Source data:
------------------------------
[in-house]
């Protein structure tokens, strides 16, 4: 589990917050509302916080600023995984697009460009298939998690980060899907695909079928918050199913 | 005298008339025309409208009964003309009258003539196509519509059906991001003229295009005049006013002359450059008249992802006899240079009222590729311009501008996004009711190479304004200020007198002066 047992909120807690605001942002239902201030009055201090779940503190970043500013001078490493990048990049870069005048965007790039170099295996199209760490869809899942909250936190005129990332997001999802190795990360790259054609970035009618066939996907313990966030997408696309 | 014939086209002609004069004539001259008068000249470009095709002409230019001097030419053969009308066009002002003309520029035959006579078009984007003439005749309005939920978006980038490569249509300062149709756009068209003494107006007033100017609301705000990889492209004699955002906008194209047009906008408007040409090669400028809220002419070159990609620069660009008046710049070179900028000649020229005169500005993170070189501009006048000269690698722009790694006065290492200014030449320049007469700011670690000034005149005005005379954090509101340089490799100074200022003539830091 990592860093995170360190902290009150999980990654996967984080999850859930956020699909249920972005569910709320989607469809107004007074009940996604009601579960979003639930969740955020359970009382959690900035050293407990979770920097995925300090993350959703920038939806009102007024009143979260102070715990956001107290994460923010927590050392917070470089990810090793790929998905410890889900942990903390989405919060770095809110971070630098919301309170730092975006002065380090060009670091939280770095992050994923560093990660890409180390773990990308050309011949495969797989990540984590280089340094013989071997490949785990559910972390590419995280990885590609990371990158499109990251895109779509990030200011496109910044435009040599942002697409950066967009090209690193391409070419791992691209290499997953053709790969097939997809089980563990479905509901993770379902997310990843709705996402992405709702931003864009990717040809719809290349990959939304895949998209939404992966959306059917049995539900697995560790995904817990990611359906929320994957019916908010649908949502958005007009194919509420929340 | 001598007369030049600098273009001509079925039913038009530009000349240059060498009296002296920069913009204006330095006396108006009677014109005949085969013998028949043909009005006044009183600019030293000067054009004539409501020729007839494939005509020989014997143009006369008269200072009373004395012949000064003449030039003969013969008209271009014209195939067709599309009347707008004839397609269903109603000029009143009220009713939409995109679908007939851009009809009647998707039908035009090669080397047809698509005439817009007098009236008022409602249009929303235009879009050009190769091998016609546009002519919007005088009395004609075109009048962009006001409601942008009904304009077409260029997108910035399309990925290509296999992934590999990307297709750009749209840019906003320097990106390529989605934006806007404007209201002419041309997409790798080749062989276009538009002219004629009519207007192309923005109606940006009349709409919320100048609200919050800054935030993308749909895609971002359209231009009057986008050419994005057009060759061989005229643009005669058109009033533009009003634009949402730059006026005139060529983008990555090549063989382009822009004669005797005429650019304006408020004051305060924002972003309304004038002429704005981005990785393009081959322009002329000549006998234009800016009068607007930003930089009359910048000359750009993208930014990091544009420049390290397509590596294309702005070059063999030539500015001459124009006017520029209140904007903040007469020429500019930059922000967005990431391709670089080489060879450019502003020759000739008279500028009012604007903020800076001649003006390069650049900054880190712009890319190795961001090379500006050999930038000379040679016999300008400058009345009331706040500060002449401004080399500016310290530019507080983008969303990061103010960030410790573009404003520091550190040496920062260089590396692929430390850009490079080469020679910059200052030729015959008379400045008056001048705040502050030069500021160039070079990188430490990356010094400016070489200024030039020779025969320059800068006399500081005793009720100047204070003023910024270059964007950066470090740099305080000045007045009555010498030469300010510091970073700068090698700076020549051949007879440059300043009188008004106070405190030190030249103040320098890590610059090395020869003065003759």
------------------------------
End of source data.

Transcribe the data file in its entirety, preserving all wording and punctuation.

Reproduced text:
[in-house]
């Protein structure tokens, strides 16, 4: 589990917050509302916080600023995984697009460009298939998690980060899907695909079928918050199913 | 005298008339025309409208009964003309009258003539196509519509059906991001003229295009005049006013002359450059008249992802006899240079009222590729311009501008996004009711190479304004200020007198002066 047992909120807690605001942002239902201030009055201090779940503190970043500013001078490493990048990049870069005048965007790039170099295996199209760490869809899942909250936190005129990332997001999802190795990360790259054609970035009618066939996907313990966030997408696309 | 014939086209002609004069004539001259008068000249470009095709002409230019001097030419053969009308066009002002003309520029035959006579078009984007003439005749309005939920978006980038490569249509300062149709756009068209003494107006007033100017609301705000990889492209004699955002906008194209047009906008408007040409090669400028809220002419070159990609620069660009008046710049070179900028000649020229005169500005993170070189501009006048000269690698722009790694006065290492200014030449320049007469700011670690000034005149005005005379954090509101340089490799100074200022003539830091 990592860093995170360190902290009150999980990654996967984080999850859930956020699909249920972005569910709320989607469809107004007074009940996604009601579960979003639930969740955020359970009382959690900035050293407990979770920097995925300090993350959703920038939806009102007024009143979260102070715990956001107290994460923010927590050392917070470089990810090793790929998905410890889900942990903390989405919060770095809110971070630098919301309170730092975006002065380090060009670091939280770095992050994923560093990660890409180390773990990308050309011949495969797989990540984590280089340094013989071997490949785990559910972390590419995280990885590609990371990158499109990251895109779509990030200011496109910044435009040599942002697409950066967009090209690193391409070419791992691209290499997953053709790969097939997809089980563990479905509901993770379902997310990843709705996402992405709702931003864009990717040809719809290349990959939304895949998209939404992966959306059917049995539900697995560790995904817990990611359906929320994957019916908010649908949502958005007009194919509420929340 | 001598007369030049600098273009001509079925039913038009530009000349240059060498009296002296920069913009204006330095006396108006009677014109005949085969013998028949043909009005006044009183600019030293000067054009004539409501020729007839494939005509020989014997143009006369008269200072009373004395012949000064003449030039003969013969008209271009014209195939067709599309009347707008004839397609269903109603000029009143009220009713939409995109679908007939851009009809009647998707039908035009090669080397047809698509005439817009007098009236008022409602249009929303235009879009050009190769091998016609546009002519919007005088009395004609075109009048962009006001409601942008009904304009077409260029997108910035399309990925290509296999992934590999990307297709750009749209840019906003320097990106390529989605934006806007404007209201002419041309997409790798080749062989276009538009002219004629009519207007192309923005109606940006009349709409919320100048609200919050800054935030993308749909895609971002359209231009009057986008050419994005057009060759061989005229643009005669058109009033533009009003634009949402730059006026005139060529983008990555090549063989382009822009004669005797005429650019304006408020004051305060924002972003309304004038002429704005981005990785393009081959322009002329000549006998234009800016009068607007930003930089009359910048000359750009993208930014990091544009420049390290397509590596294309702005070059063999030539500015001459124009006017520029209140904007903040007469020429500019930059922000967005990431391709670089080489060879450019502003020759000739008279500028009012604007903020800076001649003006390069650049900054880190712009890319190795961001090379500006050999930038000379040679016999300008400058009345009331706040500060002449401004080399500016310290530019507080983008969303990061103010960030410790573009404003520091550190040496920062260089590396692929430390850009490079080469020679910059200052030729015959008379400045008056001048705040502050030069500021160039070079990188430490990356010094400016070489200024030039020779025969320059800068006399500081005793009720100047204070003023910024270059964007950066470090740099305080000045007045009555010498030469300010510091970073700068090698700076020549051949007879440059300043009188008004106070405190030190030249103040320098890590610059090395020869003065003759």